Returning to Work After a Loss, by Rachel Kodanez
Returning to the workplace may be beneficial to a bereaved employee, as it can provide a goal and a purpose in a new world that is confusing and chaotic. But after the death of an employee's loved one, the return to work also can be an intimidating experience. Often the anticipation of the return to work is harder than the return itself. For most people, the return to work will prove to be beneficial over time, especially if some easy and compassionate steps are taken on the part of co-workers and management.
If the return to work follows an extended absence, it is recommended that the manager meet with the employee outside of the workplace prior to the return. This will give the grieving employee a chance to be briefed on the status of the work group's projects, any new policies that may have been implemented, and/or any personnel changes. Meeting prior to the return to work will allow the grieving employee to digest some of the changes without feeling so overwhelmed.
In the early days of the return, the grieving employee sees many co-workers for the first time since the death and may face a workload that has fallen behind. The grieving employee may attempt to maintain a strong emotional front. Most grieving people "pretend" well and may try to not seem as though they are grieving when they really are.
Often there is a tendency for co-workers and managers to feel at a loss about what to do or say around a bereaved employee, resulting in awkward and unnatural behaviors. Co-workers may have a tendency to "hover" or unconsciously either follow or ignore the grieving employee. Co-workers need to be aware of, but not ignore, the bereaved. It will soften the awkwardness if co-workers have felt comfortable in stopping by the grieving employee's house during the bereavement leave or recognizing the loss in other ways such as a card, flowers, a bereavement gift, or other support gestures.
If a Human Resources person has been assisting during the employee's bereavement leave, s/he should visit the work site or otherwise contact the grieving employee to evaluate how the transition is going. If the Human Resources person was in contact with the family while the employee was away, this relationship can especially ease the transition back to work.
In an employee staff meeting, if it is the manager who is bereaved, subordinates may come into the room and stare without speaking. They do not want to burden the manager with what they may consider trivial topics. That situation can be eased by providing a subset of information to the manager before entering the meeting, and prioritizing the most important points. If the manager shows enthusiasm and remains focused, additional information can be provided. This will also occur if the bereaved employee is a member of a project team. The co-workers should be cognizant of the bereavement, and not ignore it.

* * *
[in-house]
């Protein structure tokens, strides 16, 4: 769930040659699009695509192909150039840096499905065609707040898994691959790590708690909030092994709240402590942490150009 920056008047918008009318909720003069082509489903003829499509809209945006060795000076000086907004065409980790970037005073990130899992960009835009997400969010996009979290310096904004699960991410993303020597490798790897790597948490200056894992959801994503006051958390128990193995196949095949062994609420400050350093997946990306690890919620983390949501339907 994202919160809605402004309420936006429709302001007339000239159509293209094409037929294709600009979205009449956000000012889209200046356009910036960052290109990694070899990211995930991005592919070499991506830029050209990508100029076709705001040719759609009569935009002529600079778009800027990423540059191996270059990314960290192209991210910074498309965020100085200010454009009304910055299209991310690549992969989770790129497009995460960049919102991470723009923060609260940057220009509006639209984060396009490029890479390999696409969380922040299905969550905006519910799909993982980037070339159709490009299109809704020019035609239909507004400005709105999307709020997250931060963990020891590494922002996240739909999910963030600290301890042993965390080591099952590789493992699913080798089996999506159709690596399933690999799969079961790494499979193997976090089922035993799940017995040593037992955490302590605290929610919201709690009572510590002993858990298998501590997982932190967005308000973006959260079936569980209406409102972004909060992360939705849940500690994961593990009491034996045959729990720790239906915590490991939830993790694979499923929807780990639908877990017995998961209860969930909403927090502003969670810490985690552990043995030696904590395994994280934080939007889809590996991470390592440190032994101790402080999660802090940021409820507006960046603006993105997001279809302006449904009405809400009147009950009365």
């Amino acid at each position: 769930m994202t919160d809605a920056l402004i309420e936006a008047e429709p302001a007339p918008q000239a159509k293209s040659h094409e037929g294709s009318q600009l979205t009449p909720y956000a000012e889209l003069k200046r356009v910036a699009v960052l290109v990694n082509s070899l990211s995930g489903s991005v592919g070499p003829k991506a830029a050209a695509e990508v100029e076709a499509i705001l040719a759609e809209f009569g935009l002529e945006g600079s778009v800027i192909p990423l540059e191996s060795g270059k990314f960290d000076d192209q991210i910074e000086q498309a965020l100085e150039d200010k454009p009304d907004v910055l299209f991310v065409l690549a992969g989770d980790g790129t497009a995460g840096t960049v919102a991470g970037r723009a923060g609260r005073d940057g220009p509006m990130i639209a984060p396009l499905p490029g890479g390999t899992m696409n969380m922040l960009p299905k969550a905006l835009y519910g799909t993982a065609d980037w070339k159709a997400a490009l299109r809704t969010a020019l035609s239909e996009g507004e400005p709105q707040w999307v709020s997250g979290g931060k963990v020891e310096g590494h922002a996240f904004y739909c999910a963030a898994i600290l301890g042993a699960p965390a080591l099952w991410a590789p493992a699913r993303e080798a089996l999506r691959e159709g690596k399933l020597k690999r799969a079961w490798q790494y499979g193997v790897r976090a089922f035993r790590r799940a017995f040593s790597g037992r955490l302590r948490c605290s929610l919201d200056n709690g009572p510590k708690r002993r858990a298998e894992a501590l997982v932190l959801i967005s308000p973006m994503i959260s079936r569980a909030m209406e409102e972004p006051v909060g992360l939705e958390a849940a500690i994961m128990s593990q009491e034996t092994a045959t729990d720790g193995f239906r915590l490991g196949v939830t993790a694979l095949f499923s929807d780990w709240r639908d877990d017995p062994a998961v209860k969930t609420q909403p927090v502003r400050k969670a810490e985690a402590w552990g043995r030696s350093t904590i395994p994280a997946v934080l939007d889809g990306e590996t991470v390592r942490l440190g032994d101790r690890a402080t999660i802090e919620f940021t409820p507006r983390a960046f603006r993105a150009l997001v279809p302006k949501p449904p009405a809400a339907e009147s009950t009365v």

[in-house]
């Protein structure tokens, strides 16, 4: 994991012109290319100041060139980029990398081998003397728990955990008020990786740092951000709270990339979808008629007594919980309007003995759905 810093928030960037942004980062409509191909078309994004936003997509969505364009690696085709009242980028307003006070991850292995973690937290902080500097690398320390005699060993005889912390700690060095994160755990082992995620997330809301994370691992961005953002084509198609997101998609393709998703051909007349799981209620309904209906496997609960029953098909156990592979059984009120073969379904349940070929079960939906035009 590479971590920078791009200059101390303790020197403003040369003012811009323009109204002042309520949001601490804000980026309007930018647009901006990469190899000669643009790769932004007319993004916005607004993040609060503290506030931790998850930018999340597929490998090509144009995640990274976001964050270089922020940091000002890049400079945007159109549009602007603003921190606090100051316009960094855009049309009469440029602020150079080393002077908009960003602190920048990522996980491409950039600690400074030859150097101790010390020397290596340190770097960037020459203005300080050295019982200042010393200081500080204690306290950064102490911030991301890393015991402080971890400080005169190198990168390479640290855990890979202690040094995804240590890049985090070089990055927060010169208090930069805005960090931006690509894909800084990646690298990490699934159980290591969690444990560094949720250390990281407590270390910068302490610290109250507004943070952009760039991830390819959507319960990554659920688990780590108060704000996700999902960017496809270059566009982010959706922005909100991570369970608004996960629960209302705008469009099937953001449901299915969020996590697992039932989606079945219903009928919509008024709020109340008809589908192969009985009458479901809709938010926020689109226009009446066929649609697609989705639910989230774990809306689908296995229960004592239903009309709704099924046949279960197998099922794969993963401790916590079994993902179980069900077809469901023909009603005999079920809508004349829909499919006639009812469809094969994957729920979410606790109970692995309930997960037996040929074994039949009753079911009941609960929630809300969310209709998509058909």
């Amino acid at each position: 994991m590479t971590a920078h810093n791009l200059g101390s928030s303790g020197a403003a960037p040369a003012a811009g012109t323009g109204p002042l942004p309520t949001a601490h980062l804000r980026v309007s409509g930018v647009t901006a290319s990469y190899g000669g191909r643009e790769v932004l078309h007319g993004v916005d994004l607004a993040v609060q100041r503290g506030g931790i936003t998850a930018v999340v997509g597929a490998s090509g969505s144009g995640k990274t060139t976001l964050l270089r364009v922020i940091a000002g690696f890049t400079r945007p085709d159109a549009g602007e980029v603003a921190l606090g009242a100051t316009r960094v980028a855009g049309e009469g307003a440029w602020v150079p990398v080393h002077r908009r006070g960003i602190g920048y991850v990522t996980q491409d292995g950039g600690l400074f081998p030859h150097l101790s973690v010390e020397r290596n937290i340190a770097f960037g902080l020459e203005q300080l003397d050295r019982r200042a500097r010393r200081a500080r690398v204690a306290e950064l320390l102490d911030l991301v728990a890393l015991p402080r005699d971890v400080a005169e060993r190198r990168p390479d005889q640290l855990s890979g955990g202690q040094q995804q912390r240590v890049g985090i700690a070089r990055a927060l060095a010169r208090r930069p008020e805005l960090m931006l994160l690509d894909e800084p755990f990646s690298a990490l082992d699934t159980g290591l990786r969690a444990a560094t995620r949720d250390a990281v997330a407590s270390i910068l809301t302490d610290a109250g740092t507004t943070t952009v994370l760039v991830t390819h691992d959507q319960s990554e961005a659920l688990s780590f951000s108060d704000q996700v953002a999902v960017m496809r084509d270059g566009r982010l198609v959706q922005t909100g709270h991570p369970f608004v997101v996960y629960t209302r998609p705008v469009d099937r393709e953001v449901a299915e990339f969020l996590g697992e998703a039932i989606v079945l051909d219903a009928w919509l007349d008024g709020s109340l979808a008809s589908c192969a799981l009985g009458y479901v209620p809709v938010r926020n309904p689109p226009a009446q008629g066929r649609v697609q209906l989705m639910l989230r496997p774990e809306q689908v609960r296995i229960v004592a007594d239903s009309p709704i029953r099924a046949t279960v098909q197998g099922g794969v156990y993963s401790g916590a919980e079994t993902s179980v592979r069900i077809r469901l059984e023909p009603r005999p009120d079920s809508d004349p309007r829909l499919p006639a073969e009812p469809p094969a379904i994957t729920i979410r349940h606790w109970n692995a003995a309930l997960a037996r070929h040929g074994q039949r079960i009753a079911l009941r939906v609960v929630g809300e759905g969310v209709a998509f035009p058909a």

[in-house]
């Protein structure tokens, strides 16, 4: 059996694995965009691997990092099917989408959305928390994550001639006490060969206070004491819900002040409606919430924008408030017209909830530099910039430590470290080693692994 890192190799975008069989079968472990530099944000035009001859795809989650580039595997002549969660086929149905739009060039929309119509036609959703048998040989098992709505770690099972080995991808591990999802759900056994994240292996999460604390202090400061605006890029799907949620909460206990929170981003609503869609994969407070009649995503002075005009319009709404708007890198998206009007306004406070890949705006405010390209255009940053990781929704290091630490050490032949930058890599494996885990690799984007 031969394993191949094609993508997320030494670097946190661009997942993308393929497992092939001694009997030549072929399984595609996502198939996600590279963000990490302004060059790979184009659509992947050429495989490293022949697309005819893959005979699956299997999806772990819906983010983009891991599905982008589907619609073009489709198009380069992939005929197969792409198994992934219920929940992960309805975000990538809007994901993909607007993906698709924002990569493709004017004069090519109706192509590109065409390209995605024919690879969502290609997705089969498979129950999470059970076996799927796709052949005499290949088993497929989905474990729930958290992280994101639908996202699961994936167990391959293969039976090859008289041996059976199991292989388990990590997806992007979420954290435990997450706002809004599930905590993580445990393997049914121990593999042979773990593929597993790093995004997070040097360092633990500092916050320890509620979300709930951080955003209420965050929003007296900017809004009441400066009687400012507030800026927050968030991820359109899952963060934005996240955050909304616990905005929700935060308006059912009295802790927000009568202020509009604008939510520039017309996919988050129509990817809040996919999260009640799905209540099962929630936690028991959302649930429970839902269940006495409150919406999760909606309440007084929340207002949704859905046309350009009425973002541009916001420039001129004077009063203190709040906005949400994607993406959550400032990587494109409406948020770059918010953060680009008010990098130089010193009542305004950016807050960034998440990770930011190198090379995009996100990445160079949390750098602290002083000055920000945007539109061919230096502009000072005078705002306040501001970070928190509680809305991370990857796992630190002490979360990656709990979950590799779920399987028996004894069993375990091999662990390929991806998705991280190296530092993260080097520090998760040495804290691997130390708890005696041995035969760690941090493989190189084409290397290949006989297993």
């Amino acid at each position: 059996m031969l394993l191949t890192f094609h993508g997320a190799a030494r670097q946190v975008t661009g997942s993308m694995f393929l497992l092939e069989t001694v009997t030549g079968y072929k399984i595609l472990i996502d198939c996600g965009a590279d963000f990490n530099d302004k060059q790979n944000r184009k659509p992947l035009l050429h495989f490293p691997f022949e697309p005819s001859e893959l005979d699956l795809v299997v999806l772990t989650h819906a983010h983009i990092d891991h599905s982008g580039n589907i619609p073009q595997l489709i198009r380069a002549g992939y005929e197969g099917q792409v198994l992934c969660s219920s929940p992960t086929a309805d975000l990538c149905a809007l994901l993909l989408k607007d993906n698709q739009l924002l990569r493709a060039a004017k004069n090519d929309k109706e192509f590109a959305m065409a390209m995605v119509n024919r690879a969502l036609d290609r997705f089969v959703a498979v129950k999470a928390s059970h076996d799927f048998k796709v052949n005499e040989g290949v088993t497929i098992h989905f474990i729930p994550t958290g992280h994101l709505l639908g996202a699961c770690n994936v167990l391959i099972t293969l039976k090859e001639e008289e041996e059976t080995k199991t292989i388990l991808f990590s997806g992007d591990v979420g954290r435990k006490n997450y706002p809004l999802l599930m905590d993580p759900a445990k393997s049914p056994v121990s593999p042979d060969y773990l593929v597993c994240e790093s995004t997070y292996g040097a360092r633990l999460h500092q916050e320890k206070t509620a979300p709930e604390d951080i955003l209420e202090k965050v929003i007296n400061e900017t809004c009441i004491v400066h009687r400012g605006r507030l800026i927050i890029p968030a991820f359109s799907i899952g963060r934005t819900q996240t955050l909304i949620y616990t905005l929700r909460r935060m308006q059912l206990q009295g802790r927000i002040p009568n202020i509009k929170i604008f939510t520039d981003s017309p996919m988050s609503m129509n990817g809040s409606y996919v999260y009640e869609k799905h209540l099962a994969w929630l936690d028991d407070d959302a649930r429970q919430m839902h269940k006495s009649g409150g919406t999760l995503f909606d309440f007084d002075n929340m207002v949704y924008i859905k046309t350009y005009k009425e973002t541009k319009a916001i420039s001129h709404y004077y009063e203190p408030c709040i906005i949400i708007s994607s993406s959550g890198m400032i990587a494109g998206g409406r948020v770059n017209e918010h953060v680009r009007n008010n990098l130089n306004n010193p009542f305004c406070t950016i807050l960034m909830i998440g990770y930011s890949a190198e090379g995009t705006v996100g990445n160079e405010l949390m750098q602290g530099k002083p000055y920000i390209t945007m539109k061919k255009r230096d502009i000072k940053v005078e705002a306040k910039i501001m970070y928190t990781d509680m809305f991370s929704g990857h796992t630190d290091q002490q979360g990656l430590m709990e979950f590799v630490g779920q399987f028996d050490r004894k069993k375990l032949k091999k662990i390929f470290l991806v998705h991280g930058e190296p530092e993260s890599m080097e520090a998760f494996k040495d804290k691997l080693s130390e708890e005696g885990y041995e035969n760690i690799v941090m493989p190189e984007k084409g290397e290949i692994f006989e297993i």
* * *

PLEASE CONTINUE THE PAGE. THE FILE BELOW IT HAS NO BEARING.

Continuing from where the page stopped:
The recovery process depends on successes and accomplishments. If a lighter work load can be provided for a brief time, it will allow the employee to feel as though s/he is contributing again. Offering shorter days to help with additional death-related issues relieves some of the stress, as well. For instance, a newly widowed, single parent may need a break to pick up children from daycare, or an employee whose parent has died may need extra time to sell the parent's home.
A grieving employee often carries to work strong emotional feelings that can reflect negative thoughts. In some cases, a dysfunctional family may be adding stress, a family member may be contesting the will, an uncle didn't attend the funeral, in-laws are not being supportive, or a child is suddenly wetting the bed and won't sleep. The returning bereaved employee may feel unpleasant, unwanted, lonely, betrayed, unsure, frustrated, angry and resentful. The employer's role is to be understanding about what the employee is feeling in an effort to not increase the hardships.
Be cautious about creating "labels" for the bereaved employee or the death. A grieving employee may be forever remembered as "the one whose child was hit by a car." The workplace needs to learn to be sensitive about "gossip." Even weeks, months or years later, a story may be told about an employee who died, and there may be a close family member or friend of the deceased in the audience. An example is a thirty-two-year-old employee who died of a heart attack in the office parking lot. Several years later the story was told in a meeting that the employee had worked too hard. Current employees were cautioned to be careful as "they could be next." Such examples are not productive or necessary.
The bereaved will generally continue to move forward with only an occasional setback, and with a little well-placed help, they will move forward again. The more supportive management and co-workers are, the sooner the employee will be able to adjust to the new situation. If co-workers and managers observe and encourage progress, it can help the bereaved tremendously.